What Does It Mean to Be a Junior Java Developer: From A to Z

Junior Java Developer

Even if you had just become aware of the IT industry yesterday, I bet you heard the terms “junior Java developer”, “middle QA”, “senior business analyst.” This simple gradation effectively indicates the specialist’s level of expertise and the skillset they have for everyone involved in the software development industry. This qualification level determines the skills required from the candidate, their responsibilities, and the compensation level.

If you plan to become an expert Java programmer, you’ll start your journey as a junior Java developer. Read on to find out what skills you’ll need to get a job as an entry-level specialist, what the employers will expect of you responsibilities-wise, what perspectives you have to further your career, and what salary you can get as a junior.

Who is an average junior Java developer?

A junior Java developer is an entry-level role. So a junior dev is usually someone who recently graduated from a Uni or a coding course, has a lot to learn about real-life software development and needs supervision from a tech lead or a senior developer in the team.

As a junior, you can expect to do a lot of mundane tasks, which is necessary to gain as much hands-on experience as you can get.

Of course, the exact responsibilities and the required skillset depend on the hiring company. There are some employers who have higher expectations from the entry-level candidates, more in line with middle-level roles in other companies. It’s good to carefully read the role description before you apply for a job. To make sure your skills fit the role and you won’t end up wasting your time and the recruiter’s time.

Essential skills for junior Java developers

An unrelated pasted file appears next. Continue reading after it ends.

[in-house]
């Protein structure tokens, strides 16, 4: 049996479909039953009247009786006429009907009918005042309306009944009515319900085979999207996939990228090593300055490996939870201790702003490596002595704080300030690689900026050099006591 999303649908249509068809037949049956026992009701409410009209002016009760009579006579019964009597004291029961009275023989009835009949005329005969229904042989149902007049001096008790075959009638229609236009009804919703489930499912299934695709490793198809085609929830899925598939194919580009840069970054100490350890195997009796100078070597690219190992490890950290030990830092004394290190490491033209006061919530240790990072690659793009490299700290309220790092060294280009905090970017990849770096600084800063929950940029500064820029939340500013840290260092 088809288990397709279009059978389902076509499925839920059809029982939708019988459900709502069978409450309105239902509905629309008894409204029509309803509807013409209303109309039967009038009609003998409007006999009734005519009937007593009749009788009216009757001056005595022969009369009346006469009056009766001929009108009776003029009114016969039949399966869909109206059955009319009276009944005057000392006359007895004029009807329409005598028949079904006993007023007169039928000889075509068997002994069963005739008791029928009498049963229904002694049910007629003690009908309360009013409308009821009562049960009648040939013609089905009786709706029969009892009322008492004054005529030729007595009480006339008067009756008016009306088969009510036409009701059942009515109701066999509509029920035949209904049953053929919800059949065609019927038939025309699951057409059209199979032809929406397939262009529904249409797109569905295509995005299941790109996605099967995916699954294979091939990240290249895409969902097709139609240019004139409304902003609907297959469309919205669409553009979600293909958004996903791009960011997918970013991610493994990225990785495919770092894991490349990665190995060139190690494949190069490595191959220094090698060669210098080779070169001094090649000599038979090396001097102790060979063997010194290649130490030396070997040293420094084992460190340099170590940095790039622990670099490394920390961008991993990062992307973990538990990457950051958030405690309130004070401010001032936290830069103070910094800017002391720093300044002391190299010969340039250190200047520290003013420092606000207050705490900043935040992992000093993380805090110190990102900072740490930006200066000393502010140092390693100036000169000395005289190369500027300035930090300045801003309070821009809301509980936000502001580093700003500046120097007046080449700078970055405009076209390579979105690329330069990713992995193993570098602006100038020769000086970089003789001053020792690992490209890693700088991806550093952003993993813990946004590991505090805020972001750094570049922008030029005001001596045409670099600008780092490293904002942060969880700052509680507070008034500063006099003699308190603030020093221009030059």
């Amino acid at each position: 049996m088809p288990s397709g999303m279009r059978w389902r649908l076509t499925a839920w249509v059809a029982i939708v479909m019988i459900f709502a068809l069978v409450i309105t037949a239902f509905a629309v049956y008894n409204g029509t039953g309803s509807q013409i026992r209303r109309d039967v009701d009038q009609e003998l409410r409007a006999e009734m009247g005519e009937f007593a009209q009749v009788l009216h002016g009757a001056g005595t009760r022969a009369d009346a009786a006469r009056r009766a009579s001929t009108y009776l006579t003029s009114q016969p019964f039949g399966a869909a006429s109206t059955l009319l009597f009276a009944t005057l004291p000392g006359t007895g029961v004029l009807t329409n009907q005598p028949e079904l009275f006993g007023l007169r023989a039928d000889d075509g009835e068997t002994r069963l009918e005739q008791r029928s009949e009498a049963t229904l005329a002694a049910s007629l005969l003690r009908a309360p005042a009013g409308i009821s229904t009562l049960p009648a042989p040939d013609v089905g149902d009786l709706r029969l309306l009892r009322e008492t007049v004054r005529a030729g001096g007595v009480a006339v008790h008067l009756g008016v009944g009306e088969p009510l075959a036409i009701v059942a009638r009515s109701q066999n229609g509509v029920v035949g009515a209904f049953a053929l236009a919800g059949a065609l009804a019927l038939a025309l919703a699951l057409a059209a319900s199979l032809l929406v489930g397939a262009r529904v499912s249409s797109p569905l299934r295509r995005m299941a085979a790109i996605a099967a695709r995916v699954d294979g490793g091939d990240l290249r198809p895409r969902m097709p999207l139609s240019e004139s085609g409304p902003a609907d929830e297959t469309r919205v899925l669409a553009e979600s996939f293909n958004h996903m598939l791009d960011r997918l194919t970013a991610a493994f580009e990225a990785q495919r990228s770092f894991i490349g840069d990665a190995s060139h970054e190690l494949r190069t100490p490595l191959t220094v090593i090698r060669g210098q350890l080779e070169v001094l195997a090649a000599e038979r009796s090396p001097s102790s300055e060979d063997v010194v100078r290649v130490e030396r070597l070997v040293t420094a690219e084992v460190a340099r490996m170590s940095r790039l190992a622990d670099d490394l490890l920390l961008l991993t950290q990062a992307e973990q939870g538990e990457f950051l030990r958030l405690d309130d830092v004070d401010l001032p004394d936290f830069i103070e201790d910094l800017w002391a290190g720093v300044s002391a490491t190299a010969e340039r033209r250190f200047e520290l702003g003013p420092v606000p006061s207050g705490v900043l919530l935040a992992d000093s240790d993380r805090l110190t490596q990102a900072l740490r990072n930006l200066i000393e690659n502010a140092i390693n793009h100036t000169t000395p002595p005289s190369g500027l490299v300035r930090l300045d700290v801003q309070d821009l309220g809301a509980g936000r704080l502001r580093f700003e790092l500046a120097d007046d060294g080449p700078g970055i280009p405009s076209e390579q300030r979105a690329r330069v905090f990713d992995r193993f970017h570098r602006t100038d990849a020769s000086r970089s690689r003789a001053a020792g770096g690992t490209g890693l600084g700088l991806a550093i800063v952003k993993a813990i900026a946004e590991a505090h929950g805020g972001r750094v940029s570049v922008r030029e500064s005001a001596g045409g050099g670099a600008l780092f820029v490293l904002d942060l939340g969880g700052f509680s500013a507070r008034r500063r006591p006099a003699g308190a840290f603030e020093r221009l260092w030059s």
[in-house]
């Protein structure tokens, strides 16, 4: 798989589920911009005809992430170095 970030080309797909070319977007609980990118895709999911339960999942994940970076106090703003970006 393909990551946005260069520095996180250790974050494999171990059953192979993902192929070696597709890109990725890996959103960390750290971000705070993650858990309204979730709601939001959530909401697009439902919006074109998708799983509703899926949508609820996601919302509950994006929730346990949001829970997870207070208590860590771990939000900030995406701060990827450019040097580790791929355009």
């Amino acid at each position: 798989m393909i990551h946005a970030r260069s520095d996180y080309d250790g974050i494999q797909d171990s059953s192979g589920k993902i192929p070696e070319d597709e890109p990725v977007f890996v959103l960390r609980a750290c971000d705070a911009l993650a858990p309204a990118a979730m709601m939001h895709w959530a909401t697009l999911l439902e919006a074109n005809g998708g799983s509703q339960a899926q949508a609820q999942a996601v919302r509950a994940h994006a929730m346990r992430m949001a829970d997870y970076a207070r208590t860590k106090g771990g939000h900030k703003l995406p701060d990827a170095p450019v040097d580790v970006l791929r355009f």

The exact requirements depend on the company’s specialization and business goals. But there are common skills required from a junior Java developer featured in most of the job offerings.

  • Knowledge of Java, including syntax, collections, and multithreading
  • Experience with popular IDEs, version-control systems, services like GitHub or GitLab, and other coding tools
  • A firm grasp on the fundamentals of computer science
  • SQL and understanding of databases
  • Advanced knowledge of at least one OS
  • Familiarity with main frameworks (Spring, Struts, Hibernate)
  • Experience with unit testing tools (JUnit, Mockito) and automation tools (Gradle, Maven)
  • Basic knowledge of other popular programming languages
  • Basic practical experience in coding

If you’ve just graduated, some of the skills might still be fresh in your head. But programming is a skill that requires constant practice, revision, and new knowledge.

There are great online resources that can help you practice the skills you have and upgrade your knowledge. For example, you can get some Java practice on CodeGym with their 1200 practical Java exercises with instant validation. You can revise theory and learn to work with Java frameworks at Pluralsight. And you can learn about new tools and industry trends from the communities at StackOverflow and Reddit.